In a July 26 media statement, the Institute for Papuan Advocacy and Human Rights (IPAHR) in Australia expressed its concern at threats by the Indonesian military (TNI) to use militia groups against "separatists" in West Papua.
The IPAHR's concern arises from reports that Colonel Burhanuddin Siagian, commander of the Jayapura sub-regional military command (Korem 172), spoke at a July 6 meeting at the military auditorium in the provincial capital that was attended by 500 people, including members of the Meriah Putih (Red and White) militia.
The next day, he was reported in the Jayapura's Cenderwasih Post as saying at a meeting of Dewan Adat Papua (Customary Council of West Papua): "What is absolutely certain is that anyone who tends towards separatism will be crushed by TNI [Indonesian military]... We are quite prepared to imprison anyone, or dismiss them from their posts, whenever such is in the interests of the NKRI [Unitary State of the Republic of Indonesia]."
It has also been reported that he made similar statements at a July 18 meeting in Koya Barat, 35 kilometres from Jayapura. "The meeting was attended by a range of groups including local tribal leaders, community leaders, youth leaders and leaders of a Highland community and a traditional customary organisation", the IRAHR stated.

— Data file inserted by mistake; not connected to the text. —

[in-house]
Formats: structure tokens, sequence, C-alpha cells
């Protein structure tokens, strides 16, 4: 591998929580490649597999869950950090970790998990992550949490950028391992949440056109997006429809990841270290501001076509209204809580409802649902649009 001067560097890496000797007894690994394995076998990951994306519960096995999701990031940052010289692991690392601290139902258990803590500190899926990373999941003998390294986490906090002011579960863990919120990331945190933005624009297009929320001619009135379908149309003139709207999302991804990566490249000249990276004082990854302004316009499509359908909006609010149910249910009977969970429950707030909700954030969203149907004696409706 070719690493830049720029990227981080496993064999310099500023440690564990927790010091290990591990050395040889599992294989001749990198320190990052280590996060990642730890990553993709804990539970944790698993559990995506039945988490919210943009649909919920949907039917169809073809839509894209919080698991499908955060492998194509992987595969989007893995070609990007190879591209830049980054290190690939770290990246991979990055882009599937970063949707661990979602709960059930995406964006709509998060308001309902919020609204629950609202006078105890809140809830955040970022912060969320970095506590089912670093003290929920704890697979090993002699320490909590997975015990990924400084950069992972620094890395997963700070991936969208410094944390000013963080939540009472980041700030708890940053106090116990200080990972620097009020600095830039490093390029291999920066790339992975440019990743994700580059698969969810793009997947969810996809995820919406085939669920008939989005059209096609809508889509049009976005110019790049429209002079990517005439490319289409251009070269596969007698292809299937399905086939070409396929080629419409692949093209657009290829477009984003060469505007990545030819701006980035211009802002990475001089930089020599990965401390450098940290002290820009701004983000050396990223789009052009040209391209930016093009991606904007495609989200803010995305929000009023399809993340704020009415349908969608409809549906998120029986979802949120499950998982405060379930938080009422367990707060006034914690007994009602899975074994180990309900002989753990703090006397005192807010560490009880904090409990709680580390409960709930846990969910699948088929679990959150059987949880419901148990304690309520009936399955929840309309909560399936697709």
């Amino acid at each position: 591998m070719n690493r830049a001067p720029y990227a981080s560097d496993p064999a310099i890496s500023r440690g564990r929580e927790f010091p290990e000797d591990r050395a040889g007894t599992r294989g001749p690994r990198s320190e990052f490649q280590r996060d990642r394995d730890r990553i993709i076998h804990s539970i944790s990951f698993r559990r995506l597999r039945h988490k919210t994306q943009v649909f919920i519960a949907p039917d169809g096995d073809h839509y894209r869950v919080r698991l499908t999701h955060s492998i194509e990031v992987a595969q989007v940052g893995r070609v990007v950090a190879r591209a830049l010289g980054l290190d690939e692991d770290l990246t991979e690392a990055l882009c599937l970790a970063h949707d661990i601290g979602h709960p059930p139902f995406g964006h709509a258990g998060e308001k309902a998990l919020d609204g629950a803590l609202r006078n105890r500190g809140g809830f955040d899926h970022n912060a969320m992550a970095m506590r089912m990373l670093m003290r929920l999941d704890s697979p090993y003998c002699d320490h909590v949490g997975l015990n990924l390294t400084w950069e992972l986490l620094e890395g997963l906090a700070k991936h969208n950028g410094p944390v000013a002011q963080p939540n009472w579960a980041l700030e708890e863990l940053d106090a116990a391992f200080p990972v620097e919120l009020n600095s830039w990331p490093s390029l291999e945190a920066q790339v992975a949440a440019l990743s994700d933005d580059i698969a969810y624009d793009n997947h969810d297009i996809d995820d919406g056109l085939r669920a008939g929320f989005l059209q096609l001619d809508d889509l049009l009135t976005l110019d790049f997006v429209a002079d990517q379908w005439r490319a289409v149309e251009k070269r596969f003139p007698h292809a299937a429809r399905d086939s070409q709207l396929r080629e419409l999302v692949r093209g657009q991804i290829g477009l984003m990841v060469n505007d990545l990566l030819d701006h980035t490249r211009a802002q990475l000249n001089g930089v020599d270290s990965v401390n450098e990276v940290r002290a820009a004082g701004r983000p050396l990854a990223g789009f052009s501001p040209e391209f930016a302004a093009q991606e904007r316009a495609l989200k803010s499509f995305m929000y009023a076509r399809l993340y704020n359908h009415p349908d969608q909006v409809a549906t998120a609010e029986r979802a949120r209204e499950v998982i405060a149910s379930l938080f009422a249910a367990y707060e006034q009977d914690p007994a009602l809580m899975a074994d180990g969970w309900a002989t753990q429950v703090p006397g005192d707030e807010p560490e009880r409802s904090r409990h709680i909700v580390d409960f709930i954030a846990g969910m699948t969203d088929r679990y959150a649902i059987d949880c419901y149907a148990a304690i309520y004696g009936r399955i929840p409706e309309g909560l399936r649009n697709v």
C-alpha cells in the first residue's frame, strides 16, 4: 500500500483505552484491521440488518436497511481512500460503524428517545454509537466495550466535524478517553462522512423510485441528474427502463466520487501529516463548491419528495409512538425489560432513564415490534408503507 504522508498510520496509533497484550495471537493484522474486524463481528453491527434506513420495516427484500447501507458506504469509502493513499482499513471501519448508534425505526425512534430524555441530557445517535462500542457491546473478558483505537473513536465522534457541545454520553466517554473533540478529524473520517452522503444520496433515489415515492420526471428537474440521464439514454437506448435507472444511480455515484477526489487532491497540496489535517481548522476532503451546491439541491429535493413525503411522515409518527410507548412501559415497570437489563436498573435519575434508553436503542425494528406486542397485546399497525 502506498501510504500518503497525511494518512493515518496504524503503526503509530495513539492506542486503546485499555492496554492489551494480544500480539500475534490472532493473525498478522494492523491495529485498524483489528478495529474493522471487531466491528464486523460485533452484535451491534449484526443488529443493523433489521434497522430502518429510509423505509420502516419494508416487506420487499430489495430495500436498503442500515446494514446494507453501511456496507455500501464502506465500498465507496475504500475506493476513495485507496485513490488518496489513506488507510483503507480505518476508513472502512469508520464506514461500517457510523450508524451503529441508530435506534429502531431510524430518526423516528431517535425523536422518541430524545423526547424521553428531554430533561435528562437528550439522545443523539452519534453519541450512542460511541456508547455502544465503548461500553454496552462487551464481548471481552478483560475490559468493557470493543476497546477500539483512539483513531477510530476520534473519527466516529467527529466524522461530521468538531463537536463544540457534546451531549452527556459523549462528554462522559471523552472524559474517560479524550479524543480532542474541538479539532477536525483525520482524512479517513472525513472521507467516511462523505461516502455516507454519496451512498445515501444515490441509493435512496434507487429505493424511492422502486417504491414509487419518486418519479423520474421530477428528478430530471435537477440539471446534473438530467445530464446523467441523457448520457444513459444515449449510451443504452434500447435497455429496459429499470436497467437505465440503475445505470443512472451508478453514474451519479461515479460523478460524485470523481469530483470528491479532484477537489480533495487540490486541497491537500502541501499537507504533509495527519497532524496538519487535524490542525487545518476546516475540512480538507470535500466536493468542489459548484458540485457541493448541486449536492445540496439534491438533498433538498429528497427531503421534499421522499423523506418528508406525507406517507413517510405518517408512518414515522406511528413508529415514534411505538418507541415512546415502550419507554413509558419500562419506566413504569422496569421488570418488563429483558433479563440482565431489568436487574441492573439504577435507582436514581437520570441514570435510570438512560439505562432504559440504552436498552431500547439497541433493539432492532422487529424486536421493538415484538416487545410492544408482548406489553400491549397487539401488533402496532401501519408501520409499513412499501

International and Indonesian human rights groups have called for the removal of Siagian from West Papua. He was indicted in absentia in East Timor in 2003 for crimes against humanity for his role in encouraging militia violence in 1999, but has never faced prosecution.
"These new reports signal that the Indonesian military and police appear to have started a program to actively promote and support militias across West Papua", IPAHR spokesperson Paula Makabory said. "What the Indonesian security forces commanders see as 'separatism' is West Papuan people trying to give expression to their basic human rights. Indonesia gives no space in West Papua for difference in political opinion and any expression of the right of self determination is severely repressed.
"This situation cries out for direct international intervention. There must be constant access for independent international observers in West Papua. Indonesia restricts access by international agencies and the foreign media to West Papua. The Indonesian government must be convinced to withdraw its repressive security forces from West Papua."